I guess my take home message today is the famous phrase “never judge a book by its cover”. By looking at a person, there is no way on earth you could even begin to imagine the baggage that they carry every day.


If you hadn’t heard about muscle dysmorphia before this post, I really hope I’ve shed some light on what it’s all about and the enormous impacts it can have on a person. My ultimate dream outcome of this post would be to get people talking and to spread awareness really. The more people know, the less dangerous it becomes.

Dans back Muscle Dysmorphia

Do you know anything about muscle dysmorphia? Can you maybe share your experiences, or the experiences of someone you know? Please let me know what you think to this post in the comments below, and feel free to ask me any questions you may have!


DISCLAIMER: I am not a medical professional, nor do I profess to be one. If you have any concerns after reading this post, please seek the advice of your GP. Do not self diagnose.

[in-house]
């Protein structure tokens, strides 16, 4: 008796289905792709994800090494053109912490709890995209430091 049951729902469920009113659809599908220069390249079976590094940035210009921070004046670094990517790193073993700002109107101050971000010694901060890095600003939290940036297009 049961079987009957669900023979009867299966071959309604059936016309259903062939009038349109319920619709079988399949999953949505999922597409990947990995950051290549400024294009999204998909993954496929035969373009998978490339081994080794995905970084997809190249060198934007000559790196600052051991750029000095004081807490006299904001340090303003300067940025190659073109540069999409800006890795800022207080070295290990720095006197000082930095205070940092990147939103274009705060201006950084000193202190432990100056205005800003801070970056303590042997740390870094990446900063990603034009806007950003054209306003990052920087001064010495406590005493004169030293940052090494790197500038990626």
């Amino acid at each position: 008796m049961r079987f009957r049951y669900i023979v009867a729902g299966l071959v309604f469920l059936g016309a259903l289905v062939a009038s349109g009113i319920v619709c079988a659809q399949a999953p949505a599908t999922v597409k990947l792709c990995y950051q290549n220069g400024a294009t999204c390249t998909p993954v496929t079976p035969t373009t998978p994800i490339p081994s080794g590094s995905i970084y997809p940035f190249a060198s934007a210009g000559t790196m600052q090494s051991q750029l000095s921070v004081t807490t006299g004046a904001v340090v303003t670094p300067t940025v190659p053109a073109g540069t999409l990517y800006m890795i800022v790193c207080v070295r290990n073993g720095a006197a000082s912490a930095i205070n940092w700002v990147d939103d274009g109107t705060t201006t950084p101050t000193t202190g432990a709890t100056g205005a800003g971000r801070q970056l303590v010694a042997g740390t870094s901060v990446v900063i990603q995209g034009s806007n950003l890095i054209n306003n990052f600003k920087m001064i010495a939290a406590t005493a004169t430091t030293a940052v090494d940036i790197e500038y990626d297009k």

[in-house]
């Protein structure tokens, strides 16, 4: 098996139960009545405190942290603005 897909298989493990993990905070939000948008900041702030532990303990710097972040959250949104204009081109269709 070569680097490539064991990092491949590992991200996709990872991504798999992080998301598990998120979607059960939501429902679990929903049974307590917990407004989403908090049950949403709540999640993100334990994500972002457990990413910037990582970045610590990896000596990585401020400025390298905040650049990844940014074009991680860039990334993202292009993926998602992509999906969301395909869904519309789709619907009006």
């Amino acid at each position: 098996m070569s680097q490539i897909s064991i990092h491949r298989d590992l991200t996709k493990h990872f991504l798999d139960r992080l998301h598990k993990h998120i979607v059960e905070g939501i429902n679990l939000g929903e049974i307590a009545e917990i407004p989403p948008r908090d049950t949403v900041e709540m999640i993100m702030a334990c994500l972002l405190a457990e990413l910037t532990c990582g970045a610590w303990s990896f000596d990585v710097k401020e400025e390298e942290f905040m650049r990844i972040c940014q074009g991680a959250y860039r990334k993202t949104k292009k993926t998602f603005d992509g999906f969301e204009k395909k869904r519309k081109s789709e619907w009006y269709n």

Do you have room for more? Head over to my post about Polycystic Ovaries, a condition which I suffer from, whereby I can talk to you all about what it is and the impact it has on my day to day life.

Thank you so much for reading! Don’t forget to follow me on my other social media accounts, and feel free to comment below or message me for a chat – I’d love to talk to you.

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  • This was so fantastic to read. I applaud your boyfriend for being so brave in this too! I am a recovering anorexic and have been on wards with guys with muscle dysmorphia and trust me when I say it is JUST as serious as eating disorders/body dysmorphic disorders that people know much more about. I have seen people on the brink of death as a result of this illness and it isn’t pretty. It took me a long time to get my head around it (I suppose because my illness is oppositional to this) but I think it is so important that we talk about it. I’d encourage Dan to get some professional support for this before it has the chance to go any further, too. And well done YOU for being so supportive and such a great girlfriend 🙂

    Ps, is that a deathbat tattoo? 😀

    Alice | Whiskey Jars Blog

    • I’m so sorry to hear about your anorexia Alice – but you sound so brave and mature, I just know that you are strong enough to overcome this and anything else that comes your way. Muscle dysmorphia is a scaaary illness and if nothing else, I just want society to recognise it as a problem! Thank you so much for your comment, it made my day! Ps, I’m not really too sure if he had a deathbat in mind, it sure does look like one though!! xx